“It was eight dollars for grandstand seats. But so many seats were empty. You would flip an usher a quarter and you could move down into the seats,” a Bob Sullivan quote from the BleacherReport reflected on ticket prices in the 60’s. Now that may have been due in part to rough seasons for the Red Sox, but the point is that prices today are far from a few bucks. 

Over the past decades, as ticket prices increased and product prices also grew, in-game fans expressed intensifying anger and unhappiness, especially if their team lost. They would walk to their cars, defeated from the game’s outcome and also because they spent too much hard-earned money “just to watch their team lose”. Then something started to happen. Those venues investing in quality of experience at the game became a bright spot for many fans. Small moments like a sponsored freebie in a section or interactions on the jumbotron seemed to brighten the spirits of many even if only for a little bit. 

Now venues are picking up the pace and providing unparalleled, “electric” experiences that fans walk away from remembering great moments, even if their team didn’t win. It may not be enough for the extreme fan to curb a bad mood, but overall, the dark cloud has lifted in those venues focusing on better fan experiences.

As the sEATz team has been made witness to, a better fan experience is also translating into better gross revenue sales as well. sEATz COO, Charles Willis helped to paint the picture for us by saying, “mobile ordering at games is contributing to higher gross revenue because it’s providing a convenient and higher quality experience where fans don’t have to leave their seats as often, especially not to wait in line, something much more unfavorable than watching the action on the field, or court. They are buying more often also.” Not only does it prove higher sales for convenience’ sake, it also is providing less touchpoints for a fan to get what they ordered. Typically, a fan would have to leave their seat, wait anywhere from 10 – 40 minutes in a concession line, place the order, pay the cashier and wait to receive the product. Now, a person does all that without the help of anyone beyond the delivery. Even then, if a person selects the “Express Lane” pickup option, they can essentially self-service and keep the flow of the game they had in mind. In fact, with these better options for fans to experience the event, sales have grown an average of 1-2x more orders per fan than historically documented.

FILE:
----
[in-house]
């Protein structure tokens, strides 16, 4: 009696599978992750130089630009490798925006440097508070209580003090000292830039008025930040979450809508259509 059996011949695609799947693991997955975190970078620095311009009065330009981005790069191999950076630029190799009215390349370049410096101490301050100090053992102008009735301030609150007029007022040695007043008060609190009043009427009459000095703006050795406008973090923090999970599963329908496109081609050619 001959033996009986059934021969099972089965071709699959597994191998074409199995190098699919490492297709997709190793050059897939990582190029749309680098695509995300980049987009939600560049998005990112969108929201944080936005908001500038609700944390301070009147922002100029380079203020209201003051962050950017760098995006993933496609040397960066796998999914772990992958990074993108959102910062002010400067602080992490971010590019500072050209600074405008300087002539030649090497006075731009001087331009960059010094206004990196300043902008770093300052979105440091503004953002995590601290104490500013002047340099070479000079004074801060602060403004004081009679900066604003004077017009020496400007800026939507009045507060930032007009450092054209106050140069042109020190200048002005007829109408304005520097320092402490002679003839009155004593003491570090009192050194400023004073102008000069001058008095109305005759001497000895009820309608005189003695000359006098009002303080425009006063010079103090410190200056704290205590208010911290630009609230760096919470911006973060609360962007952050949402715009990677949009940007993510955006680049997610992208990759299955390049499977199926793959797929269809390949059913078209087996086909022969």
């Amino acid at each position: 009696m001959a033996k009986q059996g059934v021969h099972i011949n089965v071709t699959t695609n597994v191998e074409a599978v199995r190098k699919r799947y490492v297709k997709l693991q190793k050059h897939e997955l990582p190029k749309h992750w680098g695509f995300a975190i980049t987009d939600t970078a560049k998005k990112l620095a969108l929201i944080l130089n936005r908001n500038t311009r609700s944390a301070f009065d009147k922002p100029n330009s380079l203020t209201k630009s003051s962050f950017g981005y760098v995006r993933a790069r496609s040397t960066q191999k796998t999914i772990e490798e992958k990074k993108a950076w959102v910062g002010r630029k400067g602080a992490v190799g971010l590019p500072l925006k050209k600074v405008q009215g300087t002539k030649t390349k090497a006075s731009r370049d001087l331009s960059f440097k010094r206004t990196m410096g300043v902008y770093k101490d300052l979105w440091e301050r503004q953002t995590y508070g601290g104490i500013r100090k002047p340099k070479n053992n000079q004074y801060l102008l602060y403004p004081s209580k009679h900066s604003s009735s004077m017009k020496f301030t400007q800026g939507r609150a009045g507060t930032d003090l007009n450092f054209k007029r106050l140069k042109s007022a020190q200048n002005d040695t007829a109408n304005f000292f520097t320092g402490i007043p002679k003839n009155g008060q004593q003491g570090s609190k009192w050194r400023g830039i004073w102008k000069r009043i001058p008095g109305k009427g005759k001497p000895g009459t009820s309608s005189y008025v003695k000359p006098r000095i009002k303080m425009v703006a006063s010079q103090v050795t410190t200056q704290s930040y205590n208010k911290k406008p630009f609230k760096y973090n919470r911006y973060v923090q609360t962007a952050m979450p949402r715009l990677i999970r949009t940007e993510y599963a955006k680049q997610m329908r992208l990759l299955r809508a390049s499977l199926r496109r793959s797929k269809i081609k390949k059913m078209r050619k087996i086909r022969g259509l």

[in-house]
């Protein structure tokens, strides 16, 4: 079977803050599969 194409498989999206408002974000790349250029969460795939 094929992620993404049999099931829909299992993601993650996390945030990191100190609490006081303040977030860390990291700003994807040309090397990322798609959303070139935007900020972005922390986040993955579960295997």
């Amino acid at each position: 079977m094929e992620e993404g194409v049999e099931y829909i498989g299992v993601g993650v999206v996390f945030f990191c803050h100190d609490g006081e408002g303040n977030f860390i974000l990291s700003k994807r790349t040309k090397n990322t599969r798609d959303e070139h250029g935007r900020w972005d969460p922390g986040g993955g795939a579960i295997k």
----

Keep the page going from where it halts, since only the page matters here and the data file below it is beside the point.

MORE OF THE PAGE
To talk with a sEATz team member, contact us here.